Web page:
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Legacy Code follows Era and her husband Dritan as they are transferred to the safest ship in the fleet to have a child. The ability to have a child born without Defect is a precious and valuable commodity and Era hopes that her unborn child will be healthy. But when the hull is breached an investigation is launched that uncovers treason and traitors.

Science Fiction stories about people living on space ships that are traveling and have population control are my weak point. I love those kinds of stories, so I have high expectations. Unfortunately, Legacy Code didn’t meet those expectations.

Legacy Code falters in its world building. The world building is almost nonexistent, so the story built within this world is confusing and a weak. The little world building that is present is unsatisfying because it’s so hurried. This type of story needs to be firmly grounded in the world it takes place in so the reader is fully immersed in the conflicts the characters find themselves in and the decisions they make.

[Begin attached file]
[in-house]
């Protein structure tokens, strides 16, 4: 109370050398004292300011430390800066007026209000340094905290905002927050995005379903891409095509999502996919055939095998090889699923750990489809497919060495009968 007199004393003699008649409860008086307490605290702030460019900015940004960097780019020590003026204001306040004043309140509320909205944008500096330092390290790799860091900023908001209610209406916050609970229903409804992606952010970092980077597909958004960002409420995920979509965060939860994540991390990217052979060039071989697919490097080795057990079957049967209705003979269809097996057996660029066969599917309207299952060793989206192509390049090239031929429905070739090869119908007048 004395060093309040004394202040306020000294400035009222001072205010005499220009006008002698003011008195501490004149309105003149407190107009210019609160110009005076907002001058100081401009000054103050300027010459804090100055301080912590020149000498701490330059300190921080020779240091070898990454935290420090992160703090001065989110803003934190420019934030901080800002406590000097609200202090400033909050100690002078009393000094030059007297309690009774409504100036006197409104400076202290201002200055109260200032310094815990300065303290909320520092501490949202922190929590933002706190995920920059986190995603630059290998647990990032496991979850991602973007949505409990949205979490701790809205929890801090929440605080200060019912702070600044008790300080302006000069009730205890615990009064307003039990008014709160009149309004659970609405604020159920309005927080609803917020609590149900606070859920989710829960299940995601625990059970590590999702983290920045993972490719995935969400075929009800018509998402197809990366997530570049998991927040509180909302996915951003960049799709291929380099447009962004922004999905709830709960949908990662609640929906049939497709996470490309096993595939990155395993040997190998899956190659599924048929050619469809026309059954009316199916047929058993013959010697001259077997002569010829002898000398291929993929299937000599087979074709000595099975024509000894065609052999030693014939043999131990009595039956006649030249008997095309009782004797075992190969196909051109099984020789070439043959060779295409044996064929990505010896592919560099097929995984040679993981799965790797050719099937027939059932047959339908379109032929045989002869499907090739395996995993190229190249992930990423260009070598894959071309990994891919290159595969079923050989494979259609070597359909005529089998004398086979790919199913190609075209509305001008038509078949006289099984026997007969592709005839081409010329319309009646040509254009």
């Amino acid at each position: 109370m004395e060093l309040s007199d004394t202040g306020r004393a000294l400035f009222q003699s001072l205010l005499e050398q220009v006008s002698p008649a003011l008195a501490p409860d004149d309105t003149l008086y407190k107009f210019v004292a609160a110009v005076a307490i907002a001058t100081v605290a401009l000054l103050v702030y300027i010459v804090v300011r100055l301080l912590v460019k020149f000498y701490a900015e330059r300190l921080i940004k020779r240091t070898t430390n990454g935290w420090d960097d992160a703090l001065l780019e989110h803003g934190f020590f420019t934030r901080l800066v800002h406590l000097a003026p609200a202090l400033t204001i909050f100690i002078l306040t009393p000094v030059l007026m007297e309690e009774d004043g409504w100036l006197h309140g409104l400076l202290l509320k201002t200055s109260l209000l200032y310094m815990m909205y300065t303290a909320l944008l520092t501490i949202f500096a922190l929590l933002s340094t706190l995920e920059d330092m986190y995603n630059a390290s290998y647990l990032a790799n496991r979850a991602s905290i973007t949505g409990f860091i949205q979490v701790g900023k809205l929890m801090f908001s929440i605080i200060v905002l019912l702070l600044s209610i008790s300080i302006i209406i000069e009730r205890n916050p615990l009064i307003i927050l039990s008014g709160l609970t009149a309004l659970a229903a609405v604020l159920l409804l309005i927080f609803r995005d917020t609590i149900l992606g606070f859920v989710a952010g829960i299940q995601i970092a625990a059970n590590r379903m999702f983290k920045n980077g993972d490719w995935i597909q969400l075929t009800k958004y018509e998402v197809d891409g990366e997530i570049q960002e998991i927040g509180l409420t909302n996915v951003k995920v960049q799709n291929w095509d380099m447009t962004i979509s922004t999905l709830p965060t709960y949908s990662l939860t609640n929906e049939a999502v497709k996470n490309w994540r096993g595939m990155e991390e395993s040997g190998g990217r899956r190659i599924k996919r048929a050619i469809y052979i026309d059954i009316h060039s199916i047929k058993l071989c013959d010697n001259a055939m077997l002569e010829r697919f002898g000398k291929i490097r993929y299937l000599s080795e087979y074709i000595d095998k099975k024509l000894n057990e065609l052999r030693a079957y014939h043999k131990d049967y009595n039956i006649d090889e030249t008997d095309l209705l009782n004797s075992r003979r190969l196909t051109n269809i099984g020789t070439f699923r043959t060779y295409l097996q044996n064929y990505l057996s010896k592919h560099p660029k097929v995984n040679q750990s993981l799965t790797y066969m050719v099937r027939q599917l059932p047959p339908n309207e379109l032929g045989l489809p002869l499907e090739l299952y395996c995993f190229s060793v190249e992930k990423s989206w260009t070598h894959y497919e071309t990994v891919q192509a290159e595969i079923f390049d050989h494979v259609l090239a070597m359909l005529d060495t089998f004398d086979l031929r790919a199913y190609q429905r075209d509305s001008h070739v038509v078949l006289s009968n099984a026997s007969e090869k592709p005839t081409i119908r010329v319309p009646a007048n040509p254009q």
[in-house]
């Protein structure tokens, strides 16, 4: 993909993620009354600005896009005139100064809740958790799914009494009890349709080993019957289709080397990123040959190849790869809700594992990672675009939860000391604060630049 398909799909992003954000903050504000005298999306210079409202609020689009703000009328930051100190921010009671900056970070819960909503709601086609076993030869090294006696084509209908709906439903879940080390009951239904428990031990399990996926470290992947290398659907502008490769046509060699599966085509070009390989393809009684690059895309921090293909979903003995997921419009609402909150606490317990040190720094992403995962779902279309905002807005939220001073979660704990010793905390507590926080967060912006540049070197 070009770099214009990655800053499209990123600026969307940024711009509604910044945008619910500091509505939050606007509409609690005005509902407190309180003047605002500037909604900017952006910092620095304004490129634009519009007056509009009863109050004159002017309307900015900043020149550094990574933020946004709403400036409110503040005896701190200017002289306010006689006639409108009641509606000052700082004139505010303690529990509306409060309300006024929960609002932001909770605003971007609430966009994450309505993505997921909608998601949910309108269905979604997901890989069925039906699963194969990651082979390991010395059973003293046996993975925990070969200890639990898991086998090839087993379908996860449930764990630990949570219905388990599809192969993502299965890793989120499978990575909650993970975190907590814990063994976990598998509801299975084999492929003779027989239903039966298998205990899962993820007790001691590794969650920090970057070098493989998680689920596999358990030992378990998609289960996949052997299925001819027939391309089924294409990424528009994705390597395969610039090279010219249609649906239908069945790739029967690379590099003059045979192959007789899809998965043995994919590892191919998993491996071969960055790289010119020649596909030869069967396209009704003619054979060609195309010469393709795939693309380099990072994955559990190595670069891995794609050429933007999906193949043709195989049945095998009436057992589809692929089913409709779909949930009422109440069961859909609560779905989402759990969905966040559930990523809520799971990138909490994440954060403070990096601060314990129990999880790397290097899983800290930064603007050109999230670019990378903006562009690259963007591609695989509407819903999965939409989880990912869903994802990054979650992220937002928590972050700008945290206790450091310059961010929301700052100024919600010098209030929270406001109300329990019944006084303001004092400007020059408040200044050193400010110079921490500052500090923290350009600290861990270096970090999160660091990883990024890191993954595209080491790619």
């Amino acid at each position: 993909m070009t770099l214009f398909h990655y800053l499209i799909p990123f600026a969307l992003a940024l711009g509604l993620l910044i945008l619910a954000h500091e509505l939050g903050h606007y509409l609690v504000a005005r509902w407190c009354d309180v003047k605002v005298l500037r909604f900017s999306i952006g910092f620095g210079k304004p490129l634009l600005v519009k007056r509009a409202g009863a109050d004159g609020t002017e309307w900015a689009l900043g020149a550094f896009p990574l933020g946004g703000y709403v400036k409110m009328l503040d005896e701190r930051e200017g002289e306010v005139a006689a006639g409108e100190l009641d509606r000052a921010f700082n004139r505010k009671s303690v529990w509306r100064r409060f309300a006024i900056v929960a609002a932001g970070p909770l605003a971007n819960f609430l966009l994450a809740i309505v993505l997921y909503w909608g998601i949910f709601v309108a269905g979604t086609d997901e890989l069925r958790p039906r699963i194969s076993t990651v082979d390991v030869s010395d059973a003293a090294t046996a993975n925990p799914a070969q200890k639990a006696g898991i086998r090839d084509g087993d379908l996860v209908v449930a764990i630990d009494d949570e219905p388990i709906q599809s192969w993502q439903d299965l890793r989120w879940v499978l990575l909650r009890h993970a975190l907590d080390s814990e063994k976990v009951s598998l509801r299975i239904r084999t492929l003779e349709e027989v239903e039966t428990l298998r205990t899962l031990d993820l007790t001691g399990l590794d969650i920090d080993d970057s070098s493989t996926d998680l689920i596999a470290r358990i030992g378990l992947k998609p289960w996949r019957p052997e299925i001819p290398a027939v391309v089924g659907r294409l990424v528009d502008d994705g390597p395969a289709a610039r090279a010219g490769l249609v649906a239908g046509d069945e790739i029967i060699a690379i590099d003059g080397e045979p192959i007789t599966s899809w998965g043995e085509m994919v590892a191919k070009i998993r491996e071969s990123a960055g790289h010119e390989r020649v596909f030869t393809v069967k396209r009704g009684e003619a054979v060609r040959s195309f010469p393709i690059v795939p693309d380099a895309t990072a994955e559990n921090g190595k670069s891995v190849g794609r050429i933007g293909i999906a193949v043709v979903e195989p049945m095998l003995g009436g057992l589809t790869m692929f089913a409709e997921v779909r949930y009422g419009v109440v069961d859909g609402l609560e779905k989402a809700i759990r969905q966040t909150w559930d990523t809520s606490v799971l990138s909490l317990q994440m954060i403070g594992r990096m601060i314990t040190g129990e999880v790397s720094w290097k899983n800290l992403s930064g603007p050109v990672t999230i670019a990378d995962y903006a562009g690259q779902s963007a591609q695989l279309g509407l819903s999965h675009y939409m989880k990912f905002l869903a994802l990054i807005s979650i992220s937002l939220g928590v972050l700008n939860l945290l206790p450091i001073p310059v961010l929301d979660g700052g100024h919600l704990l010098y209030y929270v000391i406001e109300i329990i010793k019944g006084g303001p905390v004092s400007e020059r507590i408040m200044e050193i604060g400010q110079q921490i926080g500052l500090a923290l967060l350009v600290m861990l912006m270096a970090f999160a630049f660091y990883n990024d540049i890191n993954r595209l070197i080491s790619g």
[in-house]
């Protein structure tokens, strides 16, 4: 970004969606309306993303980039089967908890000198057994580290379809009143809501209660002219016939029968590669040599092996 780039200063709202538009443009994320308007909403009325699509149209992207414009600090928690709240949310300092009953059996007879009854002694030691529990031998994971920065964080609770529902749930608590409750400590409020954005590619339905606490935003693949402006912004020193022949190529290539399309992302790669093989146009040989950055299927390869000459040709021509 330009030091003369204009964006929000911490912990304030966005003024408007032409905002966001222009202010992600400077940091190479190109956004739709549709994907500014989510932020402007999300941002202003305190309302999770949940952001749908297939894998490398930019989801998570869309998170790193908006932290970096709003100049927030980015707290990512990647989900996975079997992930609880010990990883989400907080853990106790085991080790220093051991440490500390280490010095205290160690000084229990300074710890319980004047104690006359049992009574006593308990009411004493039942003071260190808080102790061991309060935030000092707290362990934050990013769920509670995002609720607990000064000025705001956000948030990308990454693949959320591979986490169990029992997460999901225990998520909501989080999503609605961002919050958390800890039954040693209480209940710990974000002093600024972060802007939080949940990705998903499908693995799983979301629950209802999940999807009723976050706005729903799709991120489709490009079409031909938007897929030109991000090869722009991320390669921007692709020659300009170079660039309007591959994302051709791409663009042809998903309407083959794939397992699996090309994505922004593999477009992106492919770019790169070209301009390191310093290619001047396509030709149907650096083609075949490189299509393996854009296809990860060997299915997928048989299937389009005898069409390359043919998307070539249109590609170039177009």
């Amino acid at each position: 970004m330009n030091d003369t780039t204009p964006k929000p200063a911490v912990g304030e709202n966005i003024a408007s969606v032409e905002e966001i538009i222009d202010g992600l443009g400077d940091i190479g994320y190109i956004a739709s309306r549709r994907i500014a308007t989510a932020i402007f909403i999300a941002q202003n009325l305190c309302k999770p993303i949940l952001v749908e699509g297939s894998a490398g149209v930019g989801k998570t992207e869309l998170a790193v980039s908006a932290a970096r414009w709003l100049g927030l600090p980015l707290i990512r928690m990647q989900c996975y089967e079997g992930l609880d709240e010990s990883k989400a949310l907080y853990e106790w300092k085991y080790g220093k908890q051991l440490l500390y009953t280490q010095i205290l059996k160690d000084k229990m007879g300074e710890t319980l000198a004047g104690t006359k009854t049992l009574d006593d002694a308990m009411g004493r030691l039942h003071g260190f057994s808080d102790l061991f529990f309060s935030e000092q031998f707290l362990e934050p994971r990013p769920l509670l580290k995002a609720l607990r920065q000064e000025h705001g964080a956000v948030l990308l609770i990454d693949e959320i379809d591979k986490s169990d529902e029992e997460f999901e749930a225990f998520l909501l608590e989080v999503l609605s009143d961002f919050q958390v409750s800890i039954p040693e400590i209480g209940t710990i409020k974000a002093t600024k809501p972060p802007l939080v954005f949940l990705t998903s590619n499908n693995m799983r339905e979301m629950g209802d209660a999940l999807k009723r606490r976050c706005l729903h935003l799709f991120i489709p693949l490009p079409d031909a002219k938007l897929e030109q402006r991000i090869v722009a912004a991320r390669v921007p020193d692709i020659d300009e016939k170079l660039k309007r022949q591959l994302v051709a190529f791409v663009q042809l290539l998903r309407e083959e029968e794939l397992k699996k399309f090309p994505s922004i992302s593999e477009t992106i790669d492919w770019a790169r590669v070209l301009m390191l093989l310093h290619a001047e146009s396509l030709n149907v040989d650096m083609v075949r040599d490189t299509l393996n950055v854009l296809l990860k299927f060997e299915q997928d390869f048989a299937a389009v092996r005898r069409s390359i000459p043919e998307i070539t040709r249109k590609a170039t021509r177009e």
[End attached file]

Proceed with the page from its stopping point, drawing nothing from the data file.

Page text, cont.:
Along with the lack of world building, there was also a lack of smooth character development. The main character’s jump from model citizen to traitor is quick and has no foreshadowing. There isn’t a moment in the beginning of the novel that hints at Era’s willingness to abandon everything to fight for the truth.

The lack of smooth character development is due in fact to the novels very strong anti-abortion stance. Era decides to risk everything for a chance to save her unborn child. At one point in the book, the anti-abortion stance is so heavily advocated it feels as if you’re listening to one of those people who stand in front of women’s health clinics. If you’re strongly pro-choice than this book may not be for you.

 

Overall, Legacy Code has a strong premise but falters in its lack of world building and character development.

 

 

 

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